Krissy Jesudason is the founder and artistic director of Phenix Arts, a non-profit theatre group aimed at producing challenging and provoking work. This year, Phenix Arts launched its second theatre production, BASH – Latterday Plays by Neil Labute, starring Krissy Jesudason alongside Zachary Ibrahim. More recently, Krissy also performed in The Effects by Couch Theatre, where she assumed the role of Connie.
Krissy is extremely well-versed in performing Shakespeare (and she owes it to her extensive stage experience with the Bard’s works). She hopes to share the wit, poetry and humanity of Shakespeare’s works with her students. Come Semester 6, she’ll be teaching The Intimate Shakespeare at Haque Centre of Acting & Creativity, where she will explore the pride and rhetoric of Coriolanus.
In this interview, we get up-close and “intimate” with Krissy to find out more about her passion for Shakespeare and journey as an actress.
1. What is your favorite work by Shakespeare? How is it meaningful to you?
That’s a huge question and the anwwer is pretty fluid. My favorite play really depends on where I am in my life and what passages or characters resonate with me at that moment. But, if I had to pick one it would be Hamlet. I just think that as a whole the work is so complex. We have one man exploring what it is to be human against this backdrop of sex, betrayal and murder.
2. How is Shakespeare crucial to the actor’s training?
Shakespeare gives you a strong foundation in acting. They say that if you can act Shakespeare then you can act anything. The reason for this is not that Shakespeare is particularly hard. On the contrary, since his characters are pretty transparent, as in they never had a secret agenda that they hide from the audience, their wants and needs are easy to ascertain. So all the actor has to do is take the language and use it to pursue what they want. A lesson in Shakespeare is really a lesson in Acting 101.
3. Why Coriolanus?
Because no one ever seems to do it! For our community its exciting and fresh! We haven’t seen a billion productions of it (*Cough*Couch*RomeoandJuliet). So we can take this piece and really interpret it with nearly fresh eyes.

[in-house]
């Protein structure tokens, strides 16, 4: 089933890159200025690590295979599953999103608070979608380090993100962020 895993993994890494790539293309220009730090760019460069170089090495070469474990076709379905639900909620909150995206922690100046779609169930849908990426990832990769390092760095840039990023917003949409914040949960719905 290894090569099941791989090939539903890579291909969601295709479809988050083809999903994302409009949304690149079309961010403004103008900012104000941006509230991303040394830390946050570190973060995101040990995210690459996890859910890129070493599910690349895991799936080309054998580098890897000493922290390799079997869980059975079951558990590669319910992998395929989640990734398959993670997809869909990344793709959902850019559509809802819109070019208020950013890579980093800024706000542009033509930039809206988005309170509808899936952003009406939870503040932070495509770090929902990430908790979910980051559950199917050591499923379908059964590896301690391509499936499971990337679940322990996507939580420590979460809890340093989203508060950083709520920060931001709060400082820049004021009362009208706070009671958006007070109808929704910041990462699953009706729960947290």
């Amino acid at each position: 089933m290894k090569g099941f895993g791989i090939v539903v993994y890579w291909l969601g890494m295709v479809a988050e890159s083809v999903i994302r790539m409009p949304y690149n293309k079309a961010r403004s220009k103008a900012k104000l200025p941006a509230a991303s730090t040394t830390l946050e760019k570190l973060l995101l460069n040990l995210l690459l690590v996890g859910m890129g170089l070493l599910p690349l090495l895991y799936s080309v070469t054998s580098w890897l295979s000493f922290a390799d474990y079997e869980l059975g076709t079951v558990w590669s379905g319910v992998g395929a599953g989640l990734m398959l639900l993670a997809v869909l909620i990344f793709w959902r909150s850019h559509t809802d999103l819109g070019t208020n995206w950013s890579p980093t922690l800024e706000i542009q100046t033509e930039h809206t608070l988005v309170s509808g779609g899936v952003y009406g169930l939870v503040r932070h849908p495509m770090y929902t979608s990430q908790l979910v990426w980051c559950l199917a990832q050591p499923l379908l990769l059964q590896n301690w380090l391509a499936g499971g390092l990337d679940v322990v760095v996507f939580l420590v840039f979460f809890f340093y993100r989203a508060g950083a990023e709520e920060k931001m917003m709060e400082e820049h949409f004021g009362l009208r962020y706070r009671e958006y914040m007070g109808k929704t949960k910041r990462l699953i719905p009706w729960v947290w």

4. What is your take on contemporarising Shakespeare’s works?
Go for it. Explore, Explore, Explore. But always take your lead from the script. Don’t try and impose a situation on to the text that doesn’t make sense for the sake of being different, unique or artsy.
5. What is the funniest thing that happened to you while acting?
It was opening night and the actors were in their dressing rooms waiting for a places call. We never got one and the play began without us. When the lights cue came up and no one walked on stage, the director came scurrying back to tell us to get in to place and they started the play again.
6. How do you overcome stage fright?
That’s the best part! Why overcome it? The nerves, the possibility that anything can happen is for me the best part about performing. It’s the reason you go through the whole process of rehearsal. So when then adrenalin kicks in your free to just play.
7. What is your biggest pet peeve?
People walking around and talking in the rehearsal room while actors are trying to rehearse.
8. What inspired you to act?
Hmmm, tough one. I think I’ve always been a performer. It’s really the only thing I can understand fully. Like accounting, finance, IT — I don’t get it. But acting, that I understand.
9. Why Singapore?
The entertainment business outside of Singapore is competitive. It’s hard, draining and stressful. You must be prepared to skip all landmarks that make you an adult like buying a house, a car, having a retirement fund. Because there is a possibility that you won’t get all that stuff. But in Singapore (where you actually get paid for most of the work you do) there’s flexibility to act and pursue other things so you’re not financially stressed. However sacrifices must be made on the artist’s part. Since not a lot of people and companies sole focus is theatre everyone’s focus is split. Therefore the dedication to the work is somewhat lacking and the work can be unspecific and general.
10. If you could bring an actor out on a date, whom would you pick?
Like to talk about acting and the craft? Meryl Streep. (For something a little more umm, romantic, Tom Hiddleston.)
An audition is required for admission into The Intimate Shakespeare: Coriolanus. For more details about the workshop and audition process, email firstname.lastname@example.org or visit http://www.circlelinesmedia.com/meaa/programmes/.